I dunno. Intuitively, I suppose it makes sense to provide
a robust path around the foundation, as well as a static
drain for the rebar cage. But I wouldn't want to use the
rebar cage as my primary ground path.
Now that I think about it, it would seem likely that the
high current in the shunt path induced currents within the
nearby (ungrounded) rebar cage, which exited through the
concrete, causing cracks.
Or, perhaps the inductance of the shunt path wasn't low
enough, and the lightning sought parallel paths through
the concrete & cage.
I've had other AM stations hit with some frequency, where
absolutely nothing ever happened, and I can't see any obvious
reason why not...unless it was age of the concrete.
But that, as they say, was a lifetime ago.
From: David Gilbert [mailto:email@example.com]
Sent: Saturday, September 15, 2007 2:56 PM
To: Jim Jarvis
Subject: Re: [TowerTalk] exploding concrete
If I understand you correctly, there was a large shunt path to ground
around the foundation (the 4 straps). Yet the lighting still apparently
entered the foundation and generated cracks when it left the concrete,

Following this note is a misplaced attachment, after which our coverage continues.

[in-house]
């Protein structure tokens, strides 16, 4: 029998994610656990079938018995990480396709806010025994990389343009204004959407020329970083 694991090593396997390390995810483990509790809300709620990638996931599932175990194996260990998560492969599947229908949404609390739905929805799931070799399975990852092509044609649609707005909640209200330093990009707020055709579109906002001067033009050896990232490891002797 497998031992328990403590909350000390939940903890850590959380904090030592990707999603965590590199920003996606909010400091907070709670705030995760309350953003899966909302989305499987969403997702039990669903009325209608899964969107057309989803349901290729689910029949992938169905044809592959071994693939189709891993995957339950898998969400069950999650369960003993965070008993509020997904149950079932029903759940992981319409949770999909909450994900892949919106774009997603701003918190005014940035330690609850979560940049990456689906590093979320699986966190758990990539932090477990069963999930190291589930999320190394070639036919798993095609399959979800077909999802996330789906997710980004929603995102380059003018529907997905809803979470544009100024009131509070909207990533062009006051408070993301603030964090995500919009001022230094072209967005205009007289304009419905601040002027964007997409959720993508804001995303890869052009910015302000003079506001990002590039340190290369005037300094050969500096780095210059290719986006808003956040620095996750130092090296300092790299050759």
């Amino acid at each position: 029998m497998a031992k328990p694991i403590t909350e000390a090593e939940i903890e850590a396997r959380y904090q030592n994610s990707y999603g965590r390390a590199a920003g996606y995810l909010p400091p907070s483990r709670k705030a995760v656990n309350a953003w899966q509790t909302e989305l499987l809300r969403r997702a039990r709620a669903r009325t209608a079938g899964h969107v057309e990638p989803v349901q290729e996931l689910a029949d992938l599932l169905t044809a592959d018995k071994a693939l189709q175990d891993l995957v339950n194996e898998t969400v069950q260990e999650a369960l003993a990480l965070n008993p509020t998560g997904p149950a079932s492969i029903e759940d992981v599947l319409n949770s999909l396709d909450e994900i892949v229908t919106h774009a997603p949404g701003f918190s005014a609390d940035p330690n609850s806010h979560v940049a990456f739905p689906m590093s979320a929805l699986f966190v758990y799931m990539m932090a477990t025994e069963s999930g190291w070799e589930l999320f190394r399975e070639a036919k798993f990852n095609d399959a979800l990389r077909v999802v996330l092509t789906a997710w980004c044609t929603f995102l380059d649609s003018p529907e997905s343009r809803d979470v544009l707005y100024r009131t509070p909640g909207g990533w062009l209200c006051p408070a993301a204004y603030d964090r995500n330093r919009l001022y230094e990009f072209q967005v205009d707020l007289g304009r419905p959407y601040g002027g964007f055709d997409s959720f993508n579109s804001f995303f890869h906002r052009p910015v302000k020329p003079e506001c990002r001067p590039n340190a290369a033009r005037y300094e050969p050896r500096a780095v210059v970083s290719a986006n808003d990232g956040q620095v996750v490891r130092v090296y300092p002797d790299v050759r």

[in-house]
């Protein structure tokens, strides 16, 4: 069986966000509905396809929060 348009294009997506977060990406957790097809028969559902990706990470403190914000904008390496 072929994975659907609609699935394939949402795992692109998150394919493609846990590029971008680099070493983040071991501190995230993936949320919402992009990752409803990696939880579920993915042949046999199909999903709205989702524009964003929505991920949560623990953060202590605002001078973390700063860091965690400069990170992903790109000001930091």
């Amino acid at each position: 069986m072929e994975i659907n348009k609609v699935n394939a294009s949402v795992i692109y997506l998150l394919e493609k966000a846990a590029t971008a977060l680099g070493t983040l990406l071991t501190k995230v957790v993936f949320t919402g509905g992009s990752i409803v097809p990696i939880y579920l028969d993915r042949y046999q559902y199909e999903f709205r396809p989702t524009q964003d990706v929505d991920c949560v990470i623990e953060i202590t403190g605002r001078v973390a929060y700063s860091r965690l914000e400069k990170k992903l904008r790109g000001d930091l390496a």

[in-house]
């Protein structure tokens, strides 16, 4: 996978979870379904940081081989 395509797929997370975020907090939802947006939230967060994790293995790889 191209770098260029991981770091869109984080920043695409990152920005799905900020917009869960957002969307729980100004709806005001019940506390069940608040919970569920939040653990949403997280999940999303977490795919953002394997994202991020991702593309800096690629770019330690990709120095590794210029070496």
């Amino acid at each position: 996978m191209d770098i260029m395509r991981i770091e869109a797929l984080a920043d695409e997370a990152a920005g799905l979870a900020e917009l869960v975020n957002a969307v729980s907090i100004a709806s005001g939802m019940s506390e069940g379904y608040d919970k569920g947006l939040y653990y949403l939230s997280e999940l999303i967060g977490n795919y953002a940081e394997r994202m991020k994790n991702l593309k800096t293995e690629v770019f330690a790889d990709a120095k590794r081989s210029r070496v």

since even lightning isn't going to crack concrete by simply going
around it. Unless, of course, the lightning hitting the tower generated
mechanical forces that propagated down the tower and fractured the
concrete ... probably unlikely.
So ... if the electric field entered the foundation in spite of the
shunt, why would it be counterintuitive to provide a low impedance path
for it to exit without forcing it to pass through the bulk concrete
(where it presumably would generate fracture stresses)?
p.s. I'm pretty sure the theory behind Ufer grounds does not in any way
accept periodically losing concrete.
Jim Jarvis wrote:
> To which I will append a personal experience. At WBRW, in Somerville,NJ,
> we put up a 4 tower array. The re-bar cage was tied to ground, and there
> were 4 straps outside the foundation to the perimeter strap and radial
> at ground level.
> Within a week of installation, and while we were doing the proof of
> performance, a line squall blew through. All towers took direct hits.
> After the storm, as we were at the tuning units, I observed cracks in
> all the concrete bases. Not huge...but enough that water incursion and
> freeze/thaw cycles would be of concern.
> A hurricane two weeks later caused the river to rise and put 10kt current
> across the river bottom pasture where our antenna was. All foundations
> undercut by the current...and two had large hunks of concrete fall off,
> where the lightning cracks were. We had to straighten them up, and build
> supporting foundations around them, to stabilize the structures.
> I suspect the Ufer ground concept is simple: If we lose some concrete, so
> At least we don't light off the ordnance! I still don't know what's right
> for an amateur installation, but if preservation of the structure is
> getting the strike current off of it cleanly would seem to be paramount.
> Running it THROUGH the rebar seems counter-intuitive.
> Jim Jarvis
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